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Angara-5 takes to the sky
Previous chapter: Flight scenario for the first Angara-5 launch
Above: The first Angara-A5 rocket lifts off on Dec. 23, 2014.
Final preparations for launch
On December 15, 2014, the fully assembled Angara-A5 was rolled out from the assembly building to a fueling facility, known as KZ BND, for loading low-pressure propellant tanks of the Briz-M upper stage with toxic fuel and oxidizer. The hazardous facility was located near the perimeter of Angara's launch complex in Plesetsk, just 700 meters from the rocket's launch pad. Based on similar operations with Proton rockets in Baikonur, the fueling at the KZ BND site was expected to take up to two days.
On December 16, the official TASS news agency quoted Designer General of the Angara project Vladimir Nesterov as saying that the State Commission overseeing the launch would convene on the evening of December 17 to make a decision to proceed with the rollout of the rocket to the launch pad.
Around the same time, the launch schedule was apparently moved back by 24 hours. On December 18, TASS reported that the liftoff would take place on Dec. 23, 2014, at 08:57 Moscow Time. The State Commission made a decision to proceed with the fueling of the Angara's Briz-M upper stage, which was underway at the KZ BND site during December 18. The short transfer of the rocket from the fueling station to the launch pad took place on December 20.
On December 22, after a series of electrical checks on the pad, the State Commission overseeing the launch cleared the rocket for fueling and launch.
Preparations for the launch of the first Angara-A5 rocket were conducted largely in secret and no live coverage of the historic launch was provided, however postings on the online forum of the Novosti Kosmonavtiki magazine based on the information from the launch of the Angara-1.2PP rocket in July 2014, allowed to assume following details from the final countdown preceding a scheduled liftoff on Dec. 23, 2014, at 08:57:25 Moscow Time (12:57 a.m. EST):
23:57 Moscow Time (T-9 hours): Preparations of the launch complex' hardware for the fueling of the launch vehicle and the retraction of service access bridges to the vehicle. The Pre-launch Preparation Program, PSP, is activated.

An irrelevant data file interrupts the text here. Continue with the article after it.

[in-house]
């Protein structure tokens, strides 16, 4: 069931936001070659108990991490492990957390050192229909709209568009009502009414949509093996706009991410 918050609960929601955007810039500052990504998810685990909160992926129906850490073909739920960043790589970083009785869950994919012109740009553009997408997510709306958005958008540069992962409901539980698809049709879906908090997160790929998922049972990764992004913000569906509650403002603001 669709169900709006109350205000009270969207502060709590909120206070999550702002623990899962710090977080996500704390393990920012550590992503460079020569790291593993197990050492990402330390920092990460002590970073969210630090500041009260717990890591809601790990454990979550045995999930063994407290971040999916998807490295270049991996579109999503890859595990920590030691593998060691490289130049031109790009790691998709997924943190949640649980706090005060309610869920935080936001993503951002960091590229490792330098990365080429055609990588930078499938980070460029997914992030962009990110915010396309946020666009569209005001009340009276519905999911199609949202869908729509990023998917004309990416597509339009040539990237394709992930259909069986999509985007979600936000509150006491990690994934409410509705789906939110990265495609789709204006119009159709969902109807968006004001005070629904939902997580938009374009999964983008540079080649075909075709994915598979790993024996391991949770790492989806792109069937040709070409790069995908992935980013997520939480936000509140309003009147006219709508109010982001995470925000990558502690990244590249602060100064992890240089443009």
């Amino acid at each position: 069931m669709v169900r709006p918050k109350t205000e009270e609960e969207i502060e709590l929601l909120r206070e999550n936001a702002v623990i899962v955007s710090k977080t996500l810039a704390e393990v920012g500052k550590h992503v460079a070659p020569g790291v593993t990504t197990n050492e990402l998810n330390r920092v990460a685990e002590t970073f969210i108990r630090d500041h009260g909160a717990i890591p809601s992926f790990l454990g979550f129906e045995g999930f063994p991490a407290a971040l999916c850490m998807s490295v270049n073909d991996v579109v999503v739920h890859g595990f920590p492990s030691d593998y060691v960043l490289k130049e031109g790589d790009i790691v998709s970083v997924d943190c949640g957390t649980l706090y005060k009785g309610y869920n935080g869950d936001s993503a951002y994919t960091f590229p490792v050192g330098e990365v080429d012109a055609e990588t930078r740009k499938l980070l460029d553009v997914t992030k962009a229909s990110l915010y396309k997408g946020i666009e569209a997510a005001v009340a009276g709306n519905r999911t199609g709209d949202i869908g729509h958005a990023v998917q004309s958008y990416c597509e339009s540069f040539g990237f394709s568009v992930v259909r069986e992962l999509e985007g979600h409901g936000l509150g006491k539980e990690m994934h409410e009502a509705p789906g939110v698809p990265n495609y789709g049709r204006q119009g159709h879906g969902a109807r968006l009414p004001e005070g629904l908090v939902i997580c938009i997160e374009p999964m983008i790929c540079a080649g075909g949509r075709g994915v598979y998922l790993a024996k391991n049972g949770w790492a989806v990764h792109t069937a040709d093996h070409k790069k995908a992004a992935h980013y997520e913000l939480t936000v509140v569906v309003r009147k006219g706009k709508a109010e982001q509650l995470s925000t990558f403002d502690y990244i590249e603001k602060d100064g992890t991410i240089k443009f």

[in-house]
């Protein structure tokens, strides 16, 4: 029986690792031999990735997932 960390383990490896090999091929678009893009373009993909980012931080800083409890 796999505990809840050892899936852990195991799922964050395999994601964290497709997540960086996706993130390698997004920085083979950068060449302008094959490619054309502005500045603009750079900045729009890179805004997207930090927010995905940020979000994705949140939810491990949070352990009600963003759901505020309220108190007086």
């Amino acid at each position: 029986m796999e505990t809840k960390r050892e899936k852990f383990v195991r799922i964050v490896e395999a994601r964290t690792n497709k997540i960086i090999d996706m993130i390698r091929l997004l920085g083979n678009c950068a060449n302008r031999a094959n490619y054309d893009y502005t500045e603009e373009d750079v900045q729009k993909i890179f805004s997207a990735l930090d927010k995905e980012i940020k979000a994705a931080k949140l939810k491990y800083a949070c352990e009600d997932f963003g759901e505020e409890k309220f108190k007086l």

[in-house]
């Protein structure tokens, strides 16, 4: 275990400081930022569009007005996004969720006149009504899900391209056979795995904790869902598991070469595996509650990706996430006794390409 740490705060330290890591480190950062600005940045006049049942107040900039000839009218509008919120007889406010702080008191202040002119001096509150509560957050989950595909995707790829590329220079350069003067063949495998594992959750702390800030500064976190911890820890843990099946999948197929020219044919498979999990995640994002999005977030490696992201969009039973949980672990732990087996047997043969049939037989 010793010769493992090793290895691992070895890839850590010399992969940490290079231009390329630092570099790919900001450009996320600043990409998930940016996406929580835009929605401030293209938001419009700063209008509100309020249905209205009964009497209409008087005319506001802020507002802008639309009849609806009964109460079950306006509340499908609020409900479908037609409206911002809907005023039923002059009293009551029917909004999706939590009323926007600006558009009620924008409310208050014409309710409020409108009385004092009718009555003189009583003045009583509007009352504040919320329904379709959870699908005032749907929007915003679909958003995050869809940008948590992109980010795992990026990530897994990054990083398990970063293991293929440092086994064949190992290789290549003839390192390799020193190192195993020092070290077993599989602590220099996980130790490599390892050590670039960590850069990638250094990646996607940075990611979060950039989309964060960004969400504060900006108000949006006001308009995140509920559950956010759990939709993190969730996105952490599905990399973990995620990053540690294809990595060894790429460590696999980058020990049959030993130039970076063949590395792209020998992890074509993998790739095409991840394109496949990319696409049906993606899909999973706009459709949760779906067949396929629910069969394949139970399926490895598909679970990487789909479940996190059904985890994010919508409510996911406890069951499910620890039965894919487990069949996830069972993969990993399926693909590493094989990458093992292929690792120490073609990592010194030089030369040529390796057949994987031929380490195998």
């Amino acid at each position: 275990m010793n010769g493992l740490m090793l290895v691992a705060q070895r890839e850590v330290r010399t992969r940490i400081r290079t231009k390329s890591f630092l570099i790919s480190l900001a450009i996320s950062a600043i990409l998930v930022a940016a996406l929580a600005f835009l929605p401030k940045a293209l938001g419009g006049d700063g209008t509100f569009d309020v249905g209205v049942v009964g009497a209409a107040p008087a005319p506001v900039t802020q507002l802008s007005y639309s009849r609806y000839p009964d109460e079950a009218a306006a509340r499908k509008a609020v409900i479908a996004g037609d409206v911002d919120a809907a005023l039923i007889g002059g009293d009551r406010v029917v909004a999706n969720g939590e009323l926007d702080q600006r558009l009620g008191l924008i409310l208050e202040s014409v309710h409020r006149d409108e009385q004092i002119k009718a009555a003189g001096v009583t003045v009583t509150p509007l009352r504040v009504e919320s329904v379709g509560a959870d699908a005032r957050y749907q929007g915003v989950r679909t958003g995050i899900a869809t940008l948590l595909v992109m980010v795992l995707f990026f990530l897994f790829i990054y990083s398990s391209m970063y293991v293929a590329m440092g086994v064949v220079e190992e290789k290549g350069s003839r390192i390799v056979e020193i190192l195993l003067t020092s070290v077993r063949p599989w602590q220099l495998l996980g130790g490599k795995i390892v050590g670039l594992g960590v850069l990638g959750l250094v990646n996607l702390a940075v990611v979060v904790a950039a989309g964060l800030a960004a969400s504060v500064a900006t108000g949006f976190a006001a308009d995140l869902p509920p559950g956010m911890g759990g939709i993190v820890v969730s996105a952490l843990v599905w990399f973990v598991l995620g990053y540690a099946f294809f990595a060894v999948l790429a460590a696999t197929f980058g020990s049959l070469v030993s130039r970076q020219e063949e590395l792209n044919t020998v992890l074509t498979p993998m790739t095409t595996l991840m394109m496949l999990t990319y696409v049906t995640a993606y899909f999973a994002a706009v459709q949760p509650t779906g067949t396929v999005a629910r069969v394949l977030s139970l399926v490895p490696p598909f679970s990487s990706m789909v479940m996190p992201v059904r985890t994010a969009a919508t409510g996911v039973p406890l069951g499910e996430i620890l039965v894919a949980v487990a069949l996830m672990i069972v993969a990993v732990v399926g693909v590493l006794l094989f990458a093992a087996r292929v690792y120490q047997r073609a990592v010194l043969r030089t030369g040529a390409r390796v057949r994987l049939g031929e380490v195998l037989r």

00:02 Moscow Time (T-8 hours 55 minutes): Beginning of preparation for the propellant loading into the launch vehicle's main tanks.
Around 05:00 (T-4 hours): Beginning of the cooling of the liquid oxygen fueling system for loading cryogenic oxidizer of the launch vehicle's third stage. Beginning of the kerosene fuel loading into the main tanks and the engine's bottles; filling of pneumatic systems with nitrogen and helium.
Around 06:00 Moscow Time (T-3 hours): Beginning of the cooling of the launch vehicle's oxidizer tanks, filling of the helium bottles inside the tanks. The completion of fuel loading onboard the rocket.
Around 07:00 Moscow Time (T-2 hours): The completion of oxidizer loading onboard the rocket.
Around 08:00 Moscow Time (T-1 hour): Refilling of the oxidizer tank on the third stage.
08:42: Pre-launch operations with the flight control and propulsion system of the launch vehicle.
08:54: Drainage of the oxidizer from launch vehicle's supply lines. Pre-launch pressurization of the first and second stages.
08:54:40: Undocking and retraction of oxidizer umbilicals.
Above: Angara-5 during fueling on the eve of its launch on Dec. 23, 2014.
The liftoff of the Angara-A5 rocket took place as scheduled on Dec. 23, 2014, at 08:57:00 Moscow Time from Site 35 in Plesetsk. Shortly after the launch, the Russian space agency, Roskosmos, announced that the payload section of the rocket had reached an initial parking orbit 12 minutes after leaving the pad (09:09 Moscow Time). The launch vehicle had an official mass of 763,621 kilograms at liftoff, as opposed to 773 tons in the official specifications of the Angara-A5 rocket.